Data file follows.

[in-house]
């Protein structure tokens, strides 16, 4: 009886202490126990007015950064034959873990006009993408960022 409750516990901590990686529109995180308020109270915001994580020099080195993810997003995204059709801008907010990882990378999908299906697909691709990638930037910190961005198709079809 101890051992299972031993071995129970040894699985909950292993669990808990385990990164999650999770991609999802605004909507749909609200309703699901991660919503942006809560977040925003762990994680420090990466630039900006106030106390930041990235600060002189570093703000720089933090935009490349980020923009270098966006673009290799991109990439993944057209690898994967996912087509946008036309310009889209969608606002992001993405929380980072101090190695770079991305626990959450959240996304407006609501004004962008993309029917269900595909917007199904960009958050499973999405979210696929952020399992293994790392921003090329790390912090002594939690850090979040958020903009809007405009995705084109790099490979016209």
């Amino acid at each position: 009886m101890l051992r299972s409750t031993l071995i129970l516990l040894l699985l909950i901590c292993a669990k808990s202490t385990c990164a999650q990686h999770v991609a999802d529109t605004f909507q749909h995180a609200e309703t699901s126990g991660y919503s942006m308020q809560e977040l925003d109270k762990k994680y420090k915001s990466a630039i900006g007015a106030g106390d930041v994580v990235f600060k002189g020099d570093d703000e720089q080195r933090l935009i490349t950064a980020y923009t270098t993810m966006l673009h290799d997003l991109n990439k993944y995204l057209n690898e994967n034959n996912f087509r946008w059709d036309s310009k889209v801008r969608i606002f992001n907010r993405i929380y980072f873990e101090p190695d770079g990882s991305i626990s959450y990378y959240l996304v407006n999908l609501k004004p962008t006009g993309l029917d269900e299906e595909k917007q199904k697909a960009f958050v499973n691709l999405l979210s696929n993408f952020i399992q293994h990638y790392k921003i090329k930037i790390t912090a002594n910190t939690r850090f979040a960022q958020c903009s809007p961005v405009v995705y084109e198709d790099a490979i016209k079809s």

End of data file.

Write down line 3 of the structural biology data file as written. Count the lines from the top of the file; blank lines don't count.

């Amino acid at each position: 009886m101890l051992r299972s409750t031993l071995i129970l516990l040894l699985l909950i901590c292993a669990k808990s202490t385990c990164a999650q990686h999770v991609a999802d529109t605004f909507q749909h995180a609200e309703t699901s126990g991660y919503s942006m308020q809560e977040l925003d109270k762990k994680y420090k915001s990466a630039i900006g007015a106030g106390d930041v994580v990235f600060k002189g020099d570093d703000e720089q080195r933090l935009i490349t950064a980020y923009t270098t993810m966006l673009h290799d997003l991109n990439k993944y995204l057209n690898e994967n034959n996912f087509r946008w059709d036309s310009k889209v801008r969608i606002f992001n907010r993405i929380y980072f873990e101090p190695d770079g990882s991305i626990s959450y990378y959240l996304v407006n999908l609501k004004p962008t006009g993309l029917d269900e299906e595909k917007q199904k697909a960009f958050v499973n691709l999405l979210s696929n993408f952020i399992q293994h990638y790392k921003i090329k930037i790390t912090a002594n910190t939690r850090f979040a960022q958020c903009s809007p961005v405009v995705y084109e198709d790099a490979i016209k079809s």